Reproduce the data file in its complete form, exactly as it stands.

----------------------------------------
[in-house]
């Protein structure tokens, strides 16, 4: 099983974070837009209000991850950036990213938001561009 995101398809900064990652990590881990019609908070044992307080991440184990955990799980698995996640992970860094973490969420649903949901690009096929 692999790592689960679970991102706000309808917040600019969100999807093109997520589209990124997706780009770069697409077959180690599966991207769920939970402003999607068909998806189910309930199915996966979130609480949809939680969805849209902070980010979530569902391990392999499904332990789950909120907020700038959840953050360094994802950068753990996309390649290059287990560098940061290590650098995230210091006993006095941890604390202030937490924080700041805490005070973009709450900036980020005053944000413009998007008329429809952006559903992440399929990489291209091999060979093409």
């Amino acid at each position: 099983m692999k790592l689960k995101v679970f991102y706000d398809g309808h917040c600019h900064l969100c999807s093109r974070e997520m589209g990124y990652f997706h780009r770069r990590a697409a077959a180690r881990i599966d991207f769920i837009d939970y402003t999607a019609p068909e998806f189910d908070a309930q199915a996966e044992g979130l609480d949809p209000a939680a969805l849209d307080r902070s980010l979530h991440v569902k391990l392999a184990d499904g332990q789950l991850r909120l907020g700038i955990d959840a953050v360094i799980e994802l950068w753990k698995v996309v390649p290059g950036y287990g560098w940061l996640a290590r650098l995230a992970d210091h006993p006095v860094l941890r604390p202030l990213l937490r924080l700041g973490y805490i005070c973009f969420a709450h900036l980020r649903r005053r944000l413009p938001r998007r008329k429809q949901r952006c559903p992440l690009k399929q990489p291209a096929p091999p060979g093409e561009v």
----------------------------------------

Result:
[in-house]
């Protein structure tokens, strides 16, 4: 099983974070837009209000991850950036990213938001561009 995101398809900064990652990590881990019609908070044992307080991440184990955990799980698995996640992970860094973490969420649903949901690009096929 692999790592689960679970991102706000309808917040600019969100999807093109997520589209990124997706780009770069697409077959180690599966991207769920939970402003999607068909998806189910309930199915996966979130609480949809939680969805849209902070980010979530569902391990392999499904332990789950909120907020700038959840953050360094994802950068753990996309390649290059287990560098940061290590650098995230210091006993006095941890604390202030937490924080700041805490005070973009709450900036980020005053944000413009998007008329429809952006559903992440399929990489291209091999060979093409």
């Amino acid at each position: 099983m692999k790592l689960k995101v679970f991102y706000d398809g309808h917040c600019h900064l969100c999807s093109r974070e997520m589209g990124y990652f997706h780009r770069r990590a697409a077959a180690r881990i599966d991207f769920i837009d939970y402003t999607a019609p068909e998806f189910d908070a309930q199915a996966e044992g979130l609480d949809p209000a939680a969805l849209d307080r902070s980010l979530h991440v569902k391990l392999a184990d499904g332990q789950l991850r909120l907020g700038i955990d959840a953050v360094i799980e994802l950068w753990k698995v996309v390649p290059g950036y287990g560098w940061l996640a290590r650098l995230a992970d210091h006993p006095v860094l941890r604390p202030l990213l937490r924080l700041g973490y805490i005070c973009f969420a709450h900036l980020r649903r005053r944000l413009p938001r998007r008329k429809q949901r952006c559903p992440l690009k399929q990489p291209a096929p091999p060979g093409e561009v």